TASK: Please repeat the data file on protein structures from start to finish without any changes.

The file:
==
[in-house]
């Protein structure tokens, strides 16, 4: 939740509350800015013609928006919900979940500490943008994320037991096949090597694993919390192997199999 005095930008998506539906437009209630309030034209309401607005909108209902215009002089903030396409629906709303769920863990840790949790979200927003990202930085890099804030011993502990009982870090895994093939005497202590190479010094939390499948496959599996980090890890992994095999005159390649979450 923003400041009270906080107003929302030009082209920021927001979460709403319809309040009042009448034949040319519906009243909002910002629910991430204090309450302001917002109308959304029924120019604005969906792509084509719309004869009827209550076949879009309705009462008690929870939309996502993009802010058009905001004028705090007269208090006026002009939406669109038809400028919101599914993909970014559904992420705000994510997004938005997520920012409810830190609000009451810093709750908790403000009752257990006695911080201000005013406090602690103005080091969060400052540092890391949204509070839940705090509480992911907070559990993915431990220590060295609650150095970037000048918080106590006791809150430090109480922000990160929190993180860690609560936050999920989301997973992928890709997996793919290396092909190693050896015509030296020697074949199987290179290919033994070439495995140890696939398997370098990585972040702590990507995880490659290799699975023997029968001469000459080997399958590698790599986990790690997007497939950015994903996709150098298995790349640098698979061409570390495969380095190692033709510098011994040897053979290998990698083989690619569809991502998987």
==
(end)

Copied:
[in-house]
């Protein structure tokens, strides 16, 4: 939740509350800015013609928006919900979940500490943008994320037991096949090597694993919390192997199999 005095930008998506539906437009209630309030034209309401607005909108209902215009002089903030396409629906709303769920863990840790949790979200927003990202930085890099804030011993502990009982870090895994093939005497202590190479010094939390499948496959599996980090890890992994095999005159390649979450 923003400041009270906080107003929302030009082209920021927001979460709403319809309040009042009448034949040319519906009243909002910002629910991430204090309450302001917002109308959304029924120019604005969906792509084509719309004869009827209550076949879009309705009462008690929870939309996502993009802010058009905001004028705090007269208090006026002009939406669109038809400028919101599914993909970014559904992420705000994510997004938005997520920012409810830190609000009451810093709750908790403000009752257990006695911080201000005013406090602690103005080091969060400052540092890391949204509070839940705090509480992911907070559990993915431990220590060295609650150095970037000048918080106590006791809150430090109480922000990160929190993180860690609560936050999920989301997973992928890709997996793919290396092909190693050896015509030296020697074949199987290179290919033994070439495995140890696939398997370098990585972040702590990507995880490659290799699975023997029968001469000459080997399958590698790599986990790690997007497939950015994903996709150098298995790349640098698979061409570390495969380095190692033709510098011994040897053979290998990698083989690619569809991502998987």